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Jens Oliver Meiert
Jens Oliver Meiert

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Redo Websites Less Often (to Become a Better Developer)

A typical conversation with a motivated frontend developer running their own website can easily yield the following observation: The developer keeps redoing their website. They try Bootstrap, Bulma, Tailwind. They try Vue, React, Remix. They try Jekyll, Gatsby, Eleventy. They try Azure, GCP, AWS.

The Pros and Cons of Redoing

This is great: A developer redoing their and their employers’ websites like this is getting familiar with a large number of different frameworks, systems, and platforms. They optimize their learning towards familiarity with as many of these as possible.

But this is also an issue: They can only get to know these frameworks, systems, and platforms so much. They may never reach the limits of them, or learn how to overcome these limits. And by not doing that, they never get to push their projects beyond what these tools offer them, on the surface.

Ultimately, developers regularly redoing websites forego learning and implementing their lessons by constantly implementing others’ lessons.

This difference is profound.

It’s an issue amplified by the way our employers and their Marketing departments run websites: fire and forget, much of the time. Marketing ❤️ redos *.

Become a Better Developer by Iterating

What do you want to do?

You do want to redo websites: The advantages—getting to know a healthy number of solutions and tools—are great, and the ability to put a website on a new foundation is a useful one to acquire.

But you also want to iterate, which means to constantly make small improvements over long periods of time. (Web design is a process.)

Iterating, and learning to iterate, comes with advantages that make you a better developer:

  1. You get to improve your websites based on your priorities and preferences, not on somebody else’s (at least, not a third party’s).

  2. You learn how to implement things yourself, likely allowing you to appreciate both the underlying technology and the challenges of providing tooling based on that technology.

  3. You learn how to keep a website fresh and relevant in a manner that is light and sustainable, as opposed to blunt and disruptive.

  4. You feel more of the pain of technical debt, and learn better how to manage technical debt. Overall, you learn how to develop so that the output is maintainable .

  5. You get to understand the whole website development lifecycle a lot better.

  6. You spread your work more evenly and healthily.

A Spectrum and a Choice

Now, there’s a spectrum here ranging from solely redoing every project and only ever iterating. But from my experience , you want to make a choice, and you can make it a smart one:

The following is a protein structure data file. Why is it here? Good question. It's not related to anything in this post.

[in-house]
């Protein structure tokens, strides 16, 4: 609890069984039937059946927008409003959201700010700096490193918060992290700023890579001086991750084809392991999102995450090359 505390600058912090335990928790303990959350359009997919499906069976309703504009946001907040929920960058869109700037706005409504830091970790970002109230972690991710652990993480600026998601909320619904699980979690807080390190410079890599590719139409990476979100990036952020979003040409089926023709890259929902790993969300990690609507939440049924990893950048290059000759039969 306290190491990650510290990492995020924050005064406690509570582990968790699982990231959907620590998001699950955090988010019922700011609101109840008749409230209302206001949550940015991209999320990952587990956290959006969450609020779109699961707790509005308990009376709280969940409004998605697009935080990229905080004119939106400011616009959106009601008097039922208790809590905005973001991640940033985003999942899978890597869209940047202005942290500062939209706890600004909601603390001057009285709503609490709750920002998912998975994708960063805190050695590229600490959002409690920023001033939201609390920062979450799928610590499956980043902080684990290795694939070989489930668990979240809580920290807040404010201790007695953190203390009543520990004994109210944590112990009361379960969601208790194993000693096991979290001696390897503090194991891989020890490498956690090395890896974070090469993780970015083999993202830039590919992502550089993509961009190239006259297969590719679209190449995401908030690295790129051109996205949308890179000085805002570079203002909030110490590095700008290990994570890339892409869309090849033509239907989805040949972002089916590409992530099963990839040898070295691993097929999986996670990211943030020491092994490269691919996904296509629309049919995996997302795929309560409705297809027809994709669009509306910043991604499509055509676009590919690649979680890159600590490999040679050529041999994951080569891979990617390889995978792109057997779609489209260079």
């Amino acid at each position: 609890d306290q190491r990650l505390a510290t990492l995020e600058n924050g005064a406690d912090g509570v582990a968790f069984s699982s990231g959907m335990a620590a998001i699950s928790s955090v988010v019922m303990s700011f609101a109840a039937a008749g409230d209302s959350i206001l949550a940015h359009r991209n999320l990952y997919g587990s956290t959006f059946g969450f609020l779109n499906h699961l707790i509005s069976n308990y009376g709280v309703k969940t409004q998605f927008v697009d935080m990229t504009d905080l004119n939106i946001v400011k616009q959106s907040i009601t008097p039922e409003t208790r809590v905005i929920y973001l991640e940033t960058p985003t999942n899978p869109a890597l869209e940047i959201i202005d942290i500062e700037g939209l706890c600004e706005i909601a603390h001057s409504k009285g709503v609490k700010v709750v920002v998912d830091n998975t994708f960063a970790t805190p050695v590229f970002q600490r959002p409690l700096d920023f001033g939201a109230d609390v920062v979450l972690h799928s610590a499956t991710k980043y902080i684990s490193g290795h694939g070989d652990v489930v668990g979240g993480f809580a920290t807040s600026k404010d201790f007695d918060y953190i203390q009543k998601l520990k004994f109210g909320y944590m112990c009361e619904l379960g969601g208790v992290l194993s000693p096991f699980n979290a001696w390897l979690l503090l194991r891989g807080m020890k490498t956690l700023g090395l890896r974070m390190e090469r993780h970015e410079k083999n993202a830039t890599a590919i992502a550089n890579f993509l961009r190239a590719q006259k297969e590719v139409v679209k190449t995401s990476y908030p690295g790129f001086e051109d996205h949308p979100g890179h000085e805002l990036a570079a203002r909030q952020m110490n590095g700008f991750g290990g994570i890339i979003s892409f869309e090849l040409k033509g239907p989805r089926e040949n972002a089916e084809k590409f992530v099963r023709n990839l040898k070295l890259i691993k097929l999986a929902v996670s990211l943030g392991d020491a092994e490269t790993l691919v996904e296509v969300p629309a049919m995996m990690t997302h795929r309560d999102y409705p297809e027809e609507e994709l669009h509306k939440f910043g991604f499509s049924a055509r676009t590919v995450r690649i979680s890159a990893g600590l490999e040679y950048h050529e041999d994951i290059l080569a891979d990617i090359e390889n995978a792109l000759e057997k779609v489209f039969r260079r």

Remain aware of the two distinct options of brute-force maintenance by redos, and soft and subtle maintenance through iterations.

Learn, and that’s something well worth exploring, what project merits what approach. (We may not always get it right—sometimes a site should be redone; and sometimes we want to hang tight and iterate on it; and sometimes we want to defer the redo, to first get a better understanding of what we’re actually tasked to maintain.)

Make it a conscious choice, then, when to redo: What do you choose for your website and your own professional growth; what do you choose for your employer’s or client’s website and its development?

But—stay clear of the extremes. If all you do is iterate, you will not get the value that exploring new frameworks, systems, and platforms offers you. And if all you do is redo, you will cut yourself off invaluable lessons that make for a seasoned and balanced developer.

Which is, again, why it’s useful to redo websites less often.

* When I ran Jimdo’s Marketing Tooling team, responsible for, we created a museum showing the various designs Jimdo used over the years—because in many years, and under every CMO, Jimdo had redone their design, often changing their systems, too. It’s a popular pattern.

Maintenance and maintainability are sorely underrepresented in coverage in our field. You find tons of best practices on everything—except for maintainability and maintenance. (I once wrote two guides on maintainability, but I can’t comment on their quality, and we need much more than this.) I believe the reason for this lack lies in our field’s said prevalence of redoing, rather than iterating.

Don’t get me started ;) Personally, I believe in and practice making my developer life difficult so as to learn more; and I believe in and practice iterating on projects. Just take, which is still based on a 2005 redo. The lessons you learn when iterating on projects are invaluable; and they are distinctly different from redoing.

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